Not In Kansas Anymore

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According to physicist Forrest Hall of NASA’s Goddard Space Flight Center, vegetation at the height of the Pleistocene Ice Age about 20,000 years ago was profoundly different from today’s. “For example,” says Hall, “we know that spruce—a species that we think of as belonging to the boreal forest—was common in the central United States, including Kansas, Oklahoma, and even reaching as far south as Texas.”


comparison of pleistocene and modern ice cover


The last glacial advance of the Pleistocene Epoch was also one of its most severe. At its peak about 20,000 years ago, a vast ice sheet called the Laurentide covered much of North America, blanketing Canada and parts of the U.S. with a wall of ice as much as 3.2 kilometers (two miles) thick. While the continents had roughly the same size and shape that they do now, terrestrial biomes were compressed in the remaining ice-free terrain. Vegetation colonized newly exposed areas of coastline that appeared as glaciers consumed more and more of the Earth’s moisture and sea levels began to drop. Many scientists believe that precipitation dropped dramatically during this period—perhaps by as much as 50 percent or more in some regions. The differences between ice age forests and modern forests were probably not just because the ice age was cold, but because it was simultaneously cold and dry.

  At the height of the Wisconsin glaciation during the Pleistocene Ice Age, the Laurentide ice sheet covered nearly half of North America (left). Today, the polar ice cap is greatly diminished (right). (Image courtesy National Oceanic and Atmospheric Administration Paleoclimatology Program.)

Map of Ancient and Modern Sea Level

Margaret Davis, an ecologist at the University of Minnesota, studies fossilized tree pollen in order to describe North American vegetation since the end of the last glacial maximum. Most of her work is based on fossilized pollen buried in lake sediments. By comparing modern forests and the pollen records they leave behind to pollen records from thousands of years ago, Davis has created a picture of ancient forests. Her meticulous studies of North America’s fossil pollen record show that although trees associated with modern forests existed many thousands of years ago, forests as we know them today—dense, continuous stands of trees whose branches form a closed canopy overhead— were likely very rare at the last glacial maximum.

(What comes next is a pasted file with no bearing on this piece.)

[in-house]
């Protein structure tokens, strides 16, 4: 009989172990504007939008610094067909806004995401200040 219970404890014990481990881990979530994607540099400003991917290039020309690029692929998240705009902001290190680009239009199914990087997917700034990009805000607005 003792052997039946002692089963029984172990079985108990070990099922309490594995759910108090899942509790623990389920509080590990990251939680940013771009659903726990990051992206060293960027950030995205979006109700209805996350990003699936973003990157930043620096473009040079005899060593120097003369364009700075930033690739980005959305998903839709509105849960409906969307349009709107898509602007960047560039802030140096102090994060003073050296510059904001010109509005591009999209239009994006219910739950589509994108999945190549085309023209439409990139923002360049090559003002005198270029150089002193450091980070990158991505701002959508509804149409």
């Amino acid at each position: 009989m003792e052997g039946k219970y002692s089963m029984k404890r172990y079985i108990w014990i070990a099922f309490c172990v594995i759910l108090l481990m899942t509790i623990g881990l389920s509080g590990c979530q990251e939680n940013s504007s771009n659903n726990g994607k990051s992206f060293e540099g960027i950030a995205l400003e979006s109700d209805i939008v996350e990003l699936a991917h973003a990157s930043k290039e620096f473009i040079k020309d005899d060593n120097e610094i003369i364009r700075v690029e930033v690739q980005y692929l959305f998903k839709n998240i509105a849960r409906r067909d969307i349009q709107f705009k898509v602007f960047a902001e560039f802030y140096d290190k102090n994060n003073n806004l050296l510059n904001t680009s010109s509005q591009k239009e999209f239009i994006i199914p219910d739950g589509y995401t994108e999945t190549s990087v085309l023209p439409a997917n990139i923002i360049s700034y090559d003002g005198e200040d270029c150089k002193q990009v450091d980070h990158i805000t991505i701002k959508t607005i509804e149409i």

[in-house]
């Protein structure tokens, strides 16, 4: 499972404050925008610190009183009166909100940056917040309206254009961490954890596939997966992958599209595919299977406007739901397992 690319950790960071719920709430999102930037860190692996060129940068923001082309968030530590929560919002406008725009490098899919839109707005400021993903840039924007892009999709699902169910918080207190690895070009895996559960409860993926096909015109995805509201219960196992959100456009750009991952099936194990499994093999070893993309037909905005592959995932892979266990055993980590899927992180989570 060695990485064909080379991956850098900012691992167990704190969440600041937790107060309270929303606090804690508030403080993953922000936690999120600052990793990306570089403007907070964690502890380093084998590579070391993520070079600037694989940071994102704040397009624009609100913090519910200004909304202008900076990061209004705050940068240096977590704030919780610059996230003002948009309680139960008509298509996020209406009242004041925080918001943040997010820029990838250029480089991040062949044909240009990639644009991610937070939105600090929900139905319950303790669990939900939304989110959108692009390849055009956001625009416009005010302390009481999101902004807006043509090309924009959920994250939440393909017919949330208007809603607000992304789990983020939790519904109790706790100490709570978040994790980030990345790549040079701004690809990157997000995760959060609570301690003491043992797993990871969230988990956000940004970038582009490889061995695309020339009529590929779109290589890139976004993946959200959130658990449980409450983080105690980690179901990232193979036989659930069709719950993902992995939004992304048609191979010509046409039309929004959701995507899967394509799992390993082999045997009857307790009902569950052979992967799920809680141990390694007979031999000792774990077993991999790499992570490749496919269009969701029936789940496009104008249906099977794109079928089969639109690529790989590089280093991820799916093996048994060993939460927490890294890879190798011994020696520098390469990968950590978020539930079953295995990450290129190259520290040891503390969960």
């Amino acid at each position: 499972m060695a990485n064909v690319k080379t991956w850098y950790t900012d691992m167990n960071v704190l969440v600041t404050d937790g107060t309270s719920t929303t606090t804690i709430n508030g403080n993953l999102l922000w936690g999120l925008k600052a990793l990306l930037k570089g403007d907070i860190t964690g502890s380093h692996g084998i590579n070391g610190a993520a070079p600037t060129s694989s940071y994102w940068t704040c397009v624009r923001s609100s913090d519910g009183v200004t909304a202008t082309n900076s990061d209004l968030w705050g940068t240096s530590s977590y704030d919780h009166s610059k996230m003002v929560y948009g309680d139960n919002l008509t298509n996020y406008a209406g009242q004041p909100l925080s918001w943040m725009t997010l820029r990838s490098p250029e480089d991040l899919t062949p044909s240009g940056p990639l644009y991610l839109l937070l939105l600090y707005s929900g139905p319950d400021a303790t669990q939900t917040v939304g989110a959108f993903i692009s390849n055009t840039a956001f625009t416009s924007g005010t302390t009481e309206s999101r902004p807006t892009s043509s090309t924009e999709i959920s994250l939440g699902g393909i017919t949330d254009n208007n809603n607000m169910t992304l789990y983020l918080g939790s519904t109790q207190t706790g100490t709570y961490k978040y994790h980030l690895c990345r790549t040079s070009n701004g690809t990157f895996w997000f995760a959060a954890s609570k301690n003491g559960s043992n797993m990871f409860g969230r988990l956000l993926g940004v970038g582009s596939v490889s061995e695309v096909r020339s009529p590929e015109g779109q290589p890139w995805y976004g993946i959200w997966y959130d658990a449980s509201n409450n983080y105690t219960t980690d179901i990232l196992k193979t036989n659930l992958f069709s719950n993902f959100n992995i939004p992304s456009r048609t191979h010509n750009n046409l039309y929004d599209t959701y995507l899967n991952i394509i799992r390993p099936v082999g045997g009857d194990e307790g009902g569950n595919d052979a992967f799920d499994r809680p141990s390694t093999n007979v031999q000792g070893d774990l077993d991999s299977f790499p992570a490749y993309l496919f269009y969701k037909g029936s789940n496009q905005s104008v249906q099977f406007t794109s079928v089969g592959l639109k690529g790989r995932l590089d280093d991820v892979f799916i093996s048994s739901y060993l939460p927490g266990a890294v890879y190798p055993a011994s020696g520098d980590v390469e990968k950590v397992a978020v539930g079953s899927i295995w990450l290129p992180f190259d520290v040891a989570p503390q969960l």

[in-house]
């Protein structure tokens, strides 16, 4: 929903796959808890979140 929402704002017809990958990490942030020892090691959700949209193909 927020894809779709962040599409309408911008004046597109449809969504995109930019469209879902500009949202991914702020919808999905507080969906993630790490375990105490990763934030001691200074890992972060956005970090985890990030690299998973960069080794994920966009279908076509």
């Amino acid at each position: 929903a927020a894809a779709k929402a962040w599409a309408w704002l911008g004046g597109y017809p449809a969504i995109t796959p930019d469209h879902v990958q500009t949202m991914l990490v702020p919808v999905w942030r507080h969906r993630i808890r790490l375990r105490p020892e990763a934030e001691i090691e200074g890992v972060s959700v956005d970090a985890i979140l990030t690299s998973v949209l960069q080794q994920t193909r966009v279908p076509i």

As temperatures dropped and more and more of the Earth’s water began to be tied up in the massive polar ice sheets, sea levels dropped. The map of North America (left) shows the familiar outline of modern sea levels (light green) as well as sea levels at the peak of the Pleistocene ice age (blue) and the sea level that would result if the polar ice caps melted (dark green). (Images by Robert Simmon, NASA GSFC)


Pollen Micrographs


Stephen Jackson, a botanist at the University of Wyoming, agrees. Jackson has used both pollen and macrofossils to describe the North American landscape since the height of the Wisconsin glaciation. According to Jackson, “It appears that in upland regions, woody vegetation was indeed sparse, and canopies were relatively open. Whether this was savanna-like, with clumps of trees separated by open, non-woody vegetation, or parkland, with low tree density, remains unresolved. But I suspect, based on the pollen data, that ‘forests’ as we think of them today were restricted to riparian areas along rivers and other sources of water.”

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Botanists use fossil pollen to map the past distribution of forests. These images show pollen from modern boreal tree species. From left to right: pine, aspen birch, and alder. (Micrographs courtesy USDA Pollen Lab)